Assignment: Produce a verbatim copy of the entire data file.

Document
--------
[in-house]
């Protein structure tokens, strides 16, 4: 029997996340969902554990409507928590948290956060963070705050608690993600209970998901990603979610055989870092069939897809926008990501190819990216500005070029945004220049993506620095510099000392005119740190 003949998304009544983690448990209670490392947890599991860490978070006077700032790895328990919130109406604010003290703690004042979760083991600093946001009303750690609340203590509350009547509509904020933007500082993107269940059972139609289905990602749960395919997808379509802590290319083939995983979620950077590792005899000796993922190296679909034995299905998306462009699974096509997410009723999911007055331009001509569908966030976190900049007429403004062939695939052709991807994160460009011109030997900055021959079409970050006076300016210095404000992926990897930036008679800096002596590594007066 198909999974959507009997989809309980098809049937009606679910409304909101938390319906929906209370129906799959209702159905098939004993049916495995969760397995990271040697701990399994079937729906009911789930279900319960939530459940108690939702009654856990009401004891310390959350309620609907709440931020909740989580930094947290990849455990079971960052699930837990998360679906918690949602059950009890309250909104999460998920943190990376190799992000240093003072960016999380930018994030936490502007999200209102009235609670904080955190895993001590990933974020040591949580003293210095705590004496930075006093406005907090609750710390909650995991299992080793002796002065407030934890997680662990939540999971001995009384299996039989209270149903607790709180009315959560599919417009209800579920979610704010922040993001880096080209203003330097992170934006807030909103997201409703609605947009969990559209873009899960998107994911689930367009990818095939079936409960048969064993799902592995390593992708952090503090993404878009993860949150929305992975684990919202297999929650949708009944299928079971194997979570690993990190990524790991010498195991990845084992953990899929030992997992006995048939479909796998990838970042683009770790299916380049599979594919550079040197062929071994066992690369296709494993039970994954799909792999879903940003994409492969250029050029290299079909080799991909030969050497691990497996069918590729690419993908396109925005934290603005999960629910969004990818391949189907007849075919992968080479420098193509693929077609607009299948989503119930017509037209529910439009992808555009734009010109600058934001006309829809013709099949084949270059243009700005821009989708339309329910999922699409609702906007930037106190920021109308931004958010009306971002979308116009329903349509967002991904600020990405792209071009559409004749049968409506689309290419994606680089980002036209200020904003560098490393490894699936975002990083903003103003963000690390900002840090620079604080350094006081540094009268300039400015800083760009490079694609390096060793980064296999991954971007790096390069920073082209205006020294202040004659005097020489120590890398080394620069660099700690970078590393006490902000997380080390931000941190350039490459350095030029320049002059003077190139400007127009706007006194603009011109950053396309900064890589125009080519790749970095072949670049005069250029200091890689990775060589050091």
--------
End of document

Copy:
[in-house]
């Protein structure tokens, strides 16, 4: 029997996340969902554990409507928590948290956060963070705050608690993600209970998901990603979610055989870092069939897809926008990501190819990216500005070029945004220049993506620095510099000392005119740190 003949998304009544983690448990209670490392947890599991860490978070006077700032790895328990919130109406604010003290703690004042979760083991600093946001009303750690609340203590509350009547509509904020933007500082993107269940059972139609289905990602749960395919997808379509802590290319083939995983979620950077590792005899000796993922190296679909034995299905998306462009699974096509997410009723999911007055331009001509569908966030976190900049007429403004062939695939052709991807994160460009011109030997900055021959079409970050006076300016210095404000992926990897930036008679800096002596590594007066 198909999974959507009997989809309980098809049937009606679910409304909101938390319906929906209370129906799959209702159905098939004993049916495995969760397995990271040697701990399994079937729906009911789930279900319960939530459940108690939702009654856990009401004891310390959350309620609907709440931020909740989580930094947290990849455990079971960052699930837990998360679906918690949602059950009890309250909104999460998920943190990376190799992000240093003072960016999380930018994030936490502007999200209102009235609670904080955190895993001590990933974020040591949580003293210095705590004496930075006093406005907090609750710390909650995991299992080793002796002065407030934890997680662990939540999971001995009384299996039989209270149903607790709180009315959560599919417009209800579920979610704010922040993001880096080209203003330097992170934006807030909103997201409703609605947009969990559209873009899960998107994911689930367009990818095939079936409960048969064993799902592995390593992708952090503090993404878009993860949150929305992975684990919202297999929650949708009944299928079971194997979570690993990190990524790991010498195991990845084992953990899929030992997992006995048939479909796998990838970042683009770790299916380049599979594919550079040197062929071994066992690369296709494993039970994954799909792999879903940003994409492969250029050029290299079909080799991909030969050497691990497996069918590729690419993908396109925005934290603005999960629910969004990818391949189907007849075919992968080479420098193509693929077609607009299948989503119930017509037209529910439009992808555009734009010109600058934001006309829809013709099949084949270059243009700005821009989708339309329910999922699409609702906007930037106190920021109308931004958010009306971002979308116009329903349509967002991904600020990405792209071009559409004749049968409506689309290419994606680089980002036209200020904003560098490393490894699936975002990083903003103003963000690390900002840090620079604080350094006081540094009268300039400015800083760009490079694609390096060793980064296999991954971007790096390069920073082209205006020294202040004659005097020489120590890398080394620069660099700690970078590393006490902000997380080390931000941190350039490459350095030029320049002059003077190139400007127009706007006194603009011109950053396309900064890589125009080519790749970095072949670049005069250029200091890689990775060589050091």